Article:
CC November Masthead
catherine mcgregor

Why diversity adds depth

Catherine Carter

This week the Property Council is thrilled to be hosting Catherine McGregor for our annual Women in Property end of year cocktail party.

McGregor (pictured above) underwent gender transition while immersed in two male-dominated worlds: the Australian army and global cricket.

Along the way, she’s reflected on the nature of being male and female in our society, and how our narrow ideas of gender can prevent people from reaching their potential.

Diversity has become a hot button issue throughout the property and construction industry in recent years. Just 13 per cent of employees are female – and this has remained static for a decade.

This is worrying, as 15 years of global research has found that companies with gender diverse boards and leadership teams outperform their competitors.

“If you really want your business to be successful, why would you only look to hire from only half the talent pool?” asks Madeline Dermatossian, chief operating officer at Defence Housing Australia.

Madeline Dermatossian

Madeline Dermatossian

“By removing gender obstacles you are actively empowering your employees – both men and women. And that’s how new thought leaders are born.”

Dermatossian’s focus on what she calls “gender economics” has “opened the door to a wider sphere of thinking, allowing us to be more creative and leading to greater innovations.”

Time and again, research confirms that greater diversity in leadership teams enriches decision-making and reduces a company’s volatility, which is ultimately reflected in share price returns.

Diversity is also a good recruitment strategy.

“Diversity is about differences, while inclusiveness is about embracing and leveraging these differences,” says EY’s Senior Manager Mary O’Neill.

Mary O'Neill

Mary O’Neill

O’Neill says diversity makes good business sense, as it increases productivity, engagement and retention of valuable talent.

A diversity strategy offers a “better return on the investment that we make in our people by being able to retain the best talent for the longer term,” she adds.

Matthew Smee is a principal consultant with recruitment giant Hudson.

He understands better than most the challenge organisations face in securing – and retaining – the top talent.

Smee says recent research from Hudson has found that both men and women have specific – and different – ways of operating which do for the most part align to common perceptions.

“While neither gender has a monopoly on behaviour, some of the qualities most closely associated with a more female style of leadership – for example, their more open communication style and the increased attention females tend to pay to social relationships – would help companies aiming to boost their collaboration,” he says.

Matthew Smee

Matthew Smee

Smee adds that companies with a narrow model of leadership – such as the traditional ‘old boys’ network seen on Wall Street – are being put to the test by the diversity issue.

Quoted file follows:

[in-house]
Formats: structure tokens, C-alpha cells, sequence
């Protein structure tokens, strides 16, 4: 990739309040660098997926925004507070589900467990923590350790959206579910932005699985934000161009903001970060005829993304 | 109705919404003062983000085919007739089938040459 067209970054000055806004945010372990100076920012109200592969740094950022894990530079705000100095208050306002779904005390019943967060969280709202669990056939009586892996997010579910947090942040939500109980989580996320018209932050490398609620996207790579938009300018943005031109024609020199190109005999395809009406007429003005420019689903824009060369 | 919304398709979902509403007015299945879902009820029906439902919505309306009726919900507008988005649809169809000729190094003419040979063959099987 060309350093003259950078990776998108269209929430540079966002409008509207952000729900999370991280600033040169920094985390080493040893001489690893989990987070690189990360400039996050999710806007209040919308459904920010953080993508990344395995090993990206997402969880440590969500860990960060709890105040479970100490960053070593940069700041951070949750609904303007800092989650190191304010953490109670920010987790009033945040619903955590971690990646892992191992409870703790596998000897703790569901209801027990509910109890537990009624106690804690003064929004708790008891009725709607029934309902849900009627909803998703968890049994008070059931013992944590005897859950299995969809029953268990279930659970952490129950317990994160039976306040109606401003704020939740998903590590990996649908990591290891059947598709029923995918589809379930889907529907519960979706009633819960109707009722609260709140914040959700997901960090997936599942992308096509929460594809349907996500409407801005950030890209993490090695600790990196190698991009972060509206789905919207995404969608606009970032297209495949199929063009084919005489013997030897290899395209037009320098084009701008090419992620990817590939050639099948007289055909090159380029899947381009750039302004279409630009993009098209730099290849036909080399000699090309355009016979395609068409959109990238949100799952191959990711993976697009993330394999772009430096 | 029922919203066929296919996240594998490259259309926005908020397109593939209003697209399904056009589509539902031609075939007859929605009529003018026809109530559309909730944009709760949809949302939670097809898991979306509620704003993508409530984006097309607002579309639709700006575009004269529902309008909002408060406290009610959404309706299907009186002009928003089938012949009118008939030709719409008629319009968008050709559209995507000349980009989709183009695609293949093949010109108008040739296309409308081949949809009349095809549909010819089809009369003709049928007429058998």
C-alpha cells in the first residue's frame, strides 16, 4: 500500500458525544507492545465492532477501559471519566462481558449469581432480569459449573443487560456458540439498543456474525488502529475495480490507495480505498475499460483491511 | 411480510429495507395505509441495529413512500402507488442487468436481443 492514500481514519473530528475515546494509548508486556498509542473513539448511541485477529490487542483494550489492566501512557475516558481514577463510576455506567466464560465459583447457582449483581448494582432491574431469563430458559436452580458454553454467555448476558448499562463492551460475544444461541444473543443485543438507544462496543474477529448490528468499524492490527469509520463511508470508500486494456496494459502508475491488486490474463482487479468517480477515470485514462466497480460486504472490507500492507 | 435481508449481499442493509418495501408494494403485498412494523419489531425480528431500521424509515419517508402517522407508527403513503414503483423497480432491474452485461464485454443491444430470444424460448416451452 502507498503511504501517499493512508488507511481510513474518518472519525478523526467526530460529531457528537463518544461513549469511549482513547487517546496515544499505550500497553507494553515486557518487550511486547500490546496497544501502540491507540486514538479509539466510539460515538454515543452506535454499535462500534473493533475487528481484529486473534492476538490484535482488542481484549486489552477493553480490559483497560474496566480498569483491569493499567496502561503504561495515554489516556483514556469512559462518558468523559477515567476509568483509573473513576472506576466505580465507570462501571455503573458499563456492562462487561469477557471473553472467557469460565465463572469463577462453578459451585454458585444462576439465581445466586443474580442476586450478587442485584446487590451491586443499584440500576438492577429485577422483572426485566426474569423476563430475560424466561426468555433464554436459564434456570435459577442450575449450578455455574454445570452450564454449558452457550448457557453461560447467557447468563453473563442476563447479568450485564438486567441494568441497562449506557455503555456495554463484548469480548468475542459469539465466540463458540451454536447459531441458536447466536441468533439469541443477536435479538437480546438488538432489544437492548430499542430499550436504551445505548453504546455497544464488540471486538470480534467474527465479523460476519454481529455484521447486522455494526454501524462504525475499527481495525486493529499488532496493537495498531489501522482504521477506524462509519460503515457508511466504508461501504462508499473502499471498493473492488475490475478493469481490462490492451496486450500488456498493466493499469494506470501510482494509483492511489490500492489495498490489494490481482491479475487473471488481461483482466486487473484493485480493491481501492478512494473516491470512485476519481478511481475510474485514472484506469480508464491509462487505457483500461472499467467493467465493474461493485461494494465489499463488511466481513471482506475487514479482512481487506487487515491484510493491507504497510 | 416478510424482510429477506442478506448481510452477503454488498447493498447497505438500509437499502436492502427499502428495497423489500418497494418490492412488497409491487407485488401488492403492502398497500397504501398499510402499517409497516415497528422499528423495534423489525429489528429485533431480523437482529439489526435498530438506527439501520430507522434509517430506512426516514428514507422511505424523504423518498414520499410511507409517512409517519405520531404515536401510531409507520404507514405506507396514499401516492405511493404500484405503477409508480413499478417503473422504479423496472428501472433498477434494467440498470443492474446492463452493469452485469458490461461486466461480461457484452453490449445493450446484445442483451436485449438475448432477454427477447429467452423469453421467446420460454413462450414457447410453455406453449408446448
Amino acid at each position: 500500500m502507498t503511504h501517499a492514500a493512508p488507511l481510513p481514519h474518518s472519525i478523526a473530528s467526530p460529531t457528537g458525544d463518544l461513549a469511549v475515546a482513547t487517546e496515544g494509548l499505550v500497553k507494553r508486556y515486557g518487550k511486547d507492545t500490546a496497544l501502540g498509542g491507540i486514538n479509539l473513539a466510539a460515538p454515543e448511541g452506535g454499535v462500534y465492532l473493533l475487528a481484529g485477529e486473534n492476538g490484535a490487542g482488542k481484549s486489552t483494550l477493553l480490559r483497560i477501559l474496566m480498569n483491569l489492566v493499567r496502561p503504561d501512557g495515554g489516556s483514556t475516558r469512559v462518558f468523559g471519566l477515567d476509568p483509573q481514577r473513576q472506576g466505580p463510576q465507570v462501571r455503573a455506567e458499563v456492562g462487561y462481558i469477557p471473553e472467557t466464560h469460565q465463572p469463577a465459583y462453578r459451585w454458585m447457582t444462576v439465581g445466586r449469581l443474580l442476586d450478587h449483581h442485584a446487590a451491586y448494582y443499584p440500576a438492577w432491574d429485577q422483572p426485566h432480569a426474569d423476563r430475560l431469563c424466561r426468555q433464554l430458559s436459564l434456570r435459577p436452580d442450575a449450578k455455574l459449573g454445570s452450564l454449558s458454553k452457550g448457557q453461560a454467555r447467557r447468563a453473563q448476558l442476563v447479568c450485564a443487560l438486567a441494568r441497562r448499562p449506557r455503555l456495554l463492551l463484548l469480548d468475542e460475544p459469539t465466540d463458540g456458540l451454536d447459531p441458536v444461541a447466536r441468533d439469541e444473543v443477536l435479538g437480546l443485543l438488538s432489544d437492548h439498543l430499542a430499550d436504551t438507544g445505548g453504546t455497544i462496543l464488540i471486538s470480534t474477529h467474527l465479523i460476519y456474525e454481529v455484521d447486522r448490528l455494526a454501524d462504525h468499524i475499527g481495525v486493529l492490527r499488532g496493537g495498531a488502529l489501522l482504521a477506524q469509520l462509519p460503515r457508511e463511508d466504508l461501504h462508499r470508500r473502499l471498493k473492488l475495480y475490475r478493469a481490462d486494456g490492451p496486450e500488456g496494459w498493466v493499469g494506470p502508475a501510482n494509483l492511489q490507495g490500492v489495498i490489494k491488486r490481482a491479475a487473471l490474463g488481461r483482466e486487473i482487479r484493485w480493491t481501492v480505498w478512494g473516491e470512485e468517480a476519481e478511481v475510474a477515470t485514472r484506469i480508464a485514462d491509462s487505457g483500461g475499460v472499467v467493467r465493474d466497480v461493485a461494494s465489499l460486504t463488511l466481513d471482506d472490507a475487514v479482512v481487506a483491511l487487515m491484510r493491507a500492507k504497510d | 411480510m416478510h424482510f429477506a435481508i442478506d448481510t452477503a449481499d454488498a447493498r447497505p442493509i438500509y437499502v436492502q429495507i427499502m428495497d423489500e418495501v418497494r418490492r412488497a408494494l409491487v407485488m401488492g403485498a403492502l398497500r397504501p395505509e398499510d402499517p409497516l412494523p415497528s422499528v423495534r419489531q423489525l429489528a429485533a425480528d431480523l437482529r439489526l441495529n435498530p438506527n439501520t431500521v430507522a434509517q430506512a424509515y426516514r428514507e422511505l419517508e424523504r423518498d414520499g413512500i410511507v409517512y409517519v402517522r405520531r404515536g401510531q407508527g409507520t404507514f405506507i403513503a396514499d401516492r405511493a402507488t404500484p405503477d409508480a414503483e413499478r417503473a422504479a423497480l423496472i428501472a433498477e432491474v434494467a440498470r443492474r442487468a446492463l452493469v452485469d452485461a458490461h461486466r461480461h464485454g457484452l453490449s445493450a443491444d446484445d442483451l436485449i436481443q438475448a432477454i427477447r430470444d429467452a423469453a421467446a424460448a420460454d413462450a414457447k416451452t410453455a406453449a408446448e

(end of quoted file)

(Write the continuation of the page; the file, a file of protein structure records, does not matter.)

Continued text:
“Without a doubt, a diverse team is a more challenging one to manage. But the potential rewards are compelling. By bringing different skills and perspectives to the table, your business will be better able to cut across diverse markets and audiences, keep up with the rapid pace of change and grow in interesting ways. And that can only be good for organisation’s success.”

It’s interesting to note that the phrase ‘diversity’ has become a proxy for ‘gender balanced’, and yet compelling evidence finds that true diversity makes for more productive teams and more profitable organisations.

The University of Illinois in Chicago has found that each percentage increase in the rate of racial diversity leads to an increase in sales revenues of around nine percent.

As Danielle Mildren, a partner with Clayton Utz says, embracing diversity is not just about gender but about “thought, background, experience, personal circumstances, education, religion, sexuality, age, ethnicity and ability/disability.”

Danielle Mildren

Danielle Mildren

“Diversity helps our people to generate new ideas, creates more effective teams and relationships, and is a key enabler for us to attract, develop and retain the very best people,” she says.

At Clayton Utz, this means actively encouraging an inclusive culture that encourages people to “be themselves” at work.

That idea of people being about to “be themselves” is something we should all aspire to cultivate. As Fiona Doherty, a director with Rider Levett Bucknall says, “diversity adds the colour to a painting or spice to a meal”.

Diversity adds depth to an organisation – and to our society too.

Catherine McGregor will be speaking at the Women in Property end of year bash on Wednesday, 25 November at the National Portrait Gallery. Find out more and book tickets online: propertycouncil.com.au.

Catherine Carter is ACT Executive Director of the Property Council of Australia

Catherine Carter

A lover of books and beauty, a seasoned traveller and creative thinker, Catherine is passionate about Canberra. Catherine is intensely interested in how Canberrans can work together to create an amazing city, and how our built environment can provide the places our community needs to flourish. The mother of twins, Catherine is committed to diversity, and supporting and promoting the careers of women. She was the recipient of the Telstra Business Women's ACT Community and Government Award in 2010. More about the Author

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